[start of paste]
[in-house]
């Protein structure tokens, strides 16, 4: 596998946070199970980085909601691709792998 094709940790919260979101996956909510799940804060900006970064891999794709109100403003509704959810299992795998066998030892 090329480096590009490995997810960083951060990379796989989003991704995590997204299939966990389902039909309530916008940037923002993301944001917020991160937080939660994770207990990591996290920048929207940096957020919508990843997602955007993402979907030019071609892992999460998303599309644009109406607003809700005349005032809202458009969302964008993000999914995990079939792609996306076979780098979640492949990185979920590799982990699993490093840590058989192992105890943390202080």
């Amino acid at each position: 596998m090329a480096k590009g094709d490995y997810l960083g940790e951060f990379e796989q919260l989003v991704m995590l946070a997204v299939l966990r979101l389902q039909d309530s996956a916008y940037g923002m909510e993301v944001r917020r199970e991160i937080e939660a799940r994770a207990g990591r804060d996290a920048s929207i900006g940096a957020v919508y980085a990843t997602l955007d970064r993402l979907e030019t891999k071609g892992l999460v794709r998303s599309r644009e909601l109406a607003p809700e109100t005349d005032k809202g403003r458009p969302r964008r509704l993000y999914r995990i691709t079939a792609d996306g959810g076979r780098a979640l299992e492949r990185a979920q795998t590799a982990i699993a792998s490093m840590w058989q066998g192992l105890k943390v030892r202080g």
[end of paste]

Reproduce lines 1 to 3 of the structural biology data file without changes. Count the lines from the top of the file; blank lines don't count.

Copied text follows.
[in-house]
């Protein structure tokens, strides 16, 4: 596998946070199970980085909601691709792998 094709940790919260979101996956909510799940804060900006970064891999794709109100403003509704959810299992795998066998030892 090329480096590009490995997810960083951060990379796989989003991704995590997204299939966990389902039909309530916008940037923002993301944001917020991160937080939660994770207990990591996290920048929207940096957020919508990843997602955007993402979907030019071609892992999460998303599309644009109406607003809700005349005032809202458009969302964008993000999914995990079939792609996306076979780098979640492949990185979920590799982990699993490093840590058989192992105890943390202080």
């Amino acid at each position: 596998m090329a480096k590009g094709d490995y997810l960083g940790e951060f990379e796989q919260l989003v991704m995590l946070a997204v299939l966990r979101l389902q039909d309530s996956a916008y940037g923002m909510e993301v944001r917020r199970e991160i937080e939660a799940r994770a207990g990591r804060d996290a920048s929207i900006g940096a957020v919508y980085a990843t997602l955007d970064r993402l979907e030019t891999k071609g892992l999460v794709r998303s599309r644009e909601l109406a607003p809700e109100t005349d005032k809202g403003r458009p969302r964008r509704l993000y999914r995990i691709t079939a792609d996306g959810g076979r780098a979640l299992e492949r990185a979920q795998t590799a982990i699993a792998s490093m840590w058989q066998g192992l105890k943390v030892r202080g």